DNA Damage Following Acute Aerobic Exercise: A Systematic Review and Meta‑analysis

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55 Citations (Scopus)
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Background Exercise is widely recognised for its health enhancing benefits. Despite this, an overproduction of reactive oxygen and nitrogen species (RONS), outstripping antioxidant defence mechanisms, can lead to a state of (chronic) oxidative stress. DNA is a vulnerable target of RONS attack and, if left unrepaired, DNA damage may cause genetic instability. Objective This meta-analysis aimed to systematically investigate and assess the overall effect of studies reporting DNA damage following acute aerobic exercise. Methods Web of Science, PubMed, MEDLINE, EMBASE, and Scopus were searched until April 2019. Outcomes included (1) multiple time-points (TPs) of measuring DNA damage post-exercise, (2) two different quantification methods (comet assay and 8-oxo-2′-deoxyguanosine; 8-OHdG), and (3) protocols of high intensity (≥ 75% of maximum rate of oxygen consumption; VO2-max) and long distance (≥ 42 km). Results Literature search identified 4316 non-duplicate records of which 35 studies were included in the meta-analysis. The evidence was strong, showcasing an increase in DNA damage immediately following acute aerobic exercise with a large-effect size at TP 0 (0 h) (SMD = 0.875; 95% CI 0.5, 1.25; p < 0.05). When comparing between comet assay and 8-OHdG at TP 0, a significant difference was observed only when using the comet assay. Finally, when isolating protocols of long-distance and high-intensity exercise, increased DNA damage was only observed in the latter. (SMD = 0.48; 95% CI − 0.16, 1.03; p = 0.15 and SMD = 1.18; 95% CI 0.71, 1.65; p < 0.05 respectively). Conclusions A substantial increase in DNA damage occurs immediately following acute aerobic exercise. This increase remains significant between 2 h and 1 day, but not within 5–28 days post-exercise. Such an increase was not observed in protocols of a long-distance. The relationship between exercise and DNA damage may be explained through the hormesis theory, which is somewhat one-dimensional, and thus limited. The hormesis theory describes how exercise modulates any advantageous or harmful effects mediated through RONS, by increasing DNA oxidation between the two end-points of the curve: physical inactivity and overtraining. We propose a more intricate approach to explain this relationship: a multi-dimensional model, to develop a better understanding of the complexity of the relationship between DNA integrity and exercise.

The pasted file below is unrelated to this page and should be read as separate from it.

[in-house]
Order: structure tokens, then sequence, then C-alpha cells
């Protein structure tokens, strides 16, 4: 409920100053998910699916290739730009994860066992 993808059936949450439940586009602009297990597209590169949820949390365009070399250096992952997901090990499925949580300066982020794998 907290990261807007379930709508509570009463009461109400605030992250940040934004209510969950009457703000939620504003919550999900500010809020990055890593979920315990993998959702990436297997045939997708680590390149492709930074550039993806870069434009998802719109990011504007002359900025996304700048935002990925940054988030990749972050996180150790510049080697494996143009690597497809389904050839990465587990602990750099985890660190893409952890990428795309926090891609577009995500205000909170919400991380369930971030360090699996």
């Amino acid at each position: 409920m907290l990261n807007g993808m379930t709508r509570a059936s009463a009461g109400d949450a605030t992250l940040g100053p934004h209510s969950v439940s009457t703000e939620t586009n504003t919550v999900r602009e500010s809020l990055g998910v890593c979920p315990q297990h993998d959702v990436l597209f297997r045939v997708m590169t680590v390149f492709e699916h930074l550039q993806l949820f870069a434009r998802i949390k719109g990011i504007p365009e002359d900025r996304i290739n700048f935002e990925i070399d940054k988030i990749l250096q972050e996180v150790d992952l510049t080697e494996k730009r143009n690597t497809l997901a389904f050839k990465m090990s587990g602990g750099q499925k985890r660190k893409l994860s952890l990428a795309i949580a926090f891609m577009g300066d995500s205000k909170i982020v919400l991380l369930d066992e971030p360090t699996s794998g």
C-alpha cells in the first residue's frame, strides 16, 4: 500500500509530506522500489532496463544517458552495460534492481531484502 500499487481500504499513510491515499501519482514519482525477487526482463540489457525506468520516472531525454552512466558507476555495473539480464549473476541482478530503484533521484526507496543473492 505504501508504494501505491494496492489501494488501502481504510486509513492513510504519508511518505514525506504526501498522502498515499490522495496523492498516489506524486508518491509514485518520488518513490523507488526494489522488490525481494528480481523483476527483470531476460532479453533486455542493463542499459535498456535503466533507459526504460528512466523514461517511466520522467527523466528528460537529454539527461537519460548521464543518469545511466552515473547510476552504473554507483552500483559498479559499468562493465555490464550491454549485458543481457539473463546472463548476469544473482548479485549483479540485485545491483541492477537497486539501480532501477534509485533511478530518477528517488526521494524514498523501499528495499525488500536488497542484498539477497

Original languageEnglish
Pages (from-to)103-127
Number of pages25
JournalSports Medicine
Issue number1
Early online date16 Sept 2019
Publication statusPublished (in print/issue) - 31 Jan 2020


  • DNA
  • Exercise
  • meta-analysis
  • Oxidative stress
  • oxidative damage


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